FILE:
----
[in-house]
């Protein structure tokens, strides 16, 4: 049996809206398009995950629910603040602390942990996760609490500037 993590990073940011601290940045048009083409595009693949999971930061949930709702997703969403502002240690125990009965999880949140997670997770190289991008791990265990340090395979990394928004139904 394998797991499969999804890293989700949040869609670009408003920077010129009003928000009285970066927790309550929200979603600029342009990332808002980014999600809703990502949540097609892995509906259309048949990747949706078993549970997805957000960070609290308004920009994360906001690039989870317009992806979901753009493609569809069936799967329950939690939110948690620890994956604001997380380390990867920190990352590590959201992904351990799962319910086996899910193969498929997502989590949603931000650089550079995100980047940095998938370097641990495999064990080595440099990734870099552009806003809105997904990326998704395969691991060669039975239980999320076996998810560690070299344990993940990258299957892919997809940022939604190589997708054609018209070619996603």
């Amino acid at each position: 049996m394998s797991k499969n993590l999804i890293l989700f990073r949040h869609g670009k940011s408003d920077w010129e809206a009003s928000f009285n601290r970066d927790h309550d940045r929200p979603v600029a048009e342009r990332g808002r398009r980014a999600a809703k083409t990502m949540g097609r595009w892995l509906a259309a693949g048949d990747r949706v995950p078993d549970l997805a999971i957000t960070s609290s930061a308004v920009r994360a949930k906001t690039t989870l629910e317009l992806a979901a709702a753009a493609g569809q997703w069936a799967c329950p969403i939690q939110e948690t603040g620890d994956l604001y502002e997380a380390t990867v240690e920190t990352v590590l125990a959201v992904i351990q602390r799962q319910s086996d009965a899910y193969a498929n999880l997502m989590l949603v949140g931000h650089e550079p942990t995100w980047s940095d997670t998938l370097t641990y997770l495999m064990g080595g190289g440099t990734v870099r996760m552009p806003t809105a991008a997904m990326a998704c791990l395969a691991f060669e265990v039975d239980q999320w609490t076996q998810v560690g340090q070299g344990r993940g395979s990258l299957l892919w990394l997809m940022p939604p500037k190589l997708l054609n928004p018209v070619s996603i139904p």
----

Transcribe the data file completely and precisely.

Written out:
[in-house]
């Protein structure tokens, strides 16, 4: 049996809206398009995950629910603040602390942990996760609490500037 993590990073940011601290940045048009083409595009693949999971930061949930709702997703969403502002240690125990009965999880949140997670997770190289991008791990265990340090395979990394928004139904 394998797991499969999804890293989700949040869609670009408003920077010129009003928000009285970066927790309550929200979603600029342009990332808002980014999600809703990502949540097609892995509906259309048949990747949706078993549970997805957000960070609290308004920009994360906001690039989870317009992806979901753009493609569809069936799967329950939690939110948690620890994956604001997380380390990867920190990352590590959201992904351990799962319910086996899910193969498929997502989590949603931000650089550079995100980047940095998938370097641990495999064990080595440099990734870099552009806003809105997904990326998704395969691991060669039975239980999320076996998810560690070299344990993940990258299957892919997809940022939604190589997708054609018209070619996603």
């Amino acid at each position: 049996m394998s797991k499969n993590l999804i890293l989700f990073r949040h869609g670009k940011s408003d920077w010129e809206a009003s928000f009285n601290r970066d927790h309550d940045r929200p979603v600029a048009e342009r990332g808002r398009r980014a999600a809703k083409t990502m949540g097609r595009w892995l509906a259309a693949g048949d990747r949706v995950p078993d549970l997805a999971i957000t960070s609290s930061a308004v920009r994360a949930k906001t690039t989870l629910e317009l992806a979901a709702a753009a493609g569809q997703w069936a799967c329950p969403i939690q939110e948690t603040g620890d994956l604001y502002e997380a380390t990867v240690e920190t990352v590590l125990a959201v992904i351990q602390r799962q319910s086996d009965a899910y193969a498929n999880l997502m989590l949603v949140g931000h650089e550079p942990t995100w980047s940095d997670t998938l370097t641990y997770l495999m064990g080595g190289g440099t990734v870099r996760m552009p806003t809105a991008a997904m990326a998704c791990l395969a691991f060669e265990v039975d239980q999320w609490t076996q998810v560690g340090q070299g344990r993940g395979s990258l299957l892919w990394l997809m940022p939604p500037k190589l997708l054609n928004p018209v070619s996603i139904p």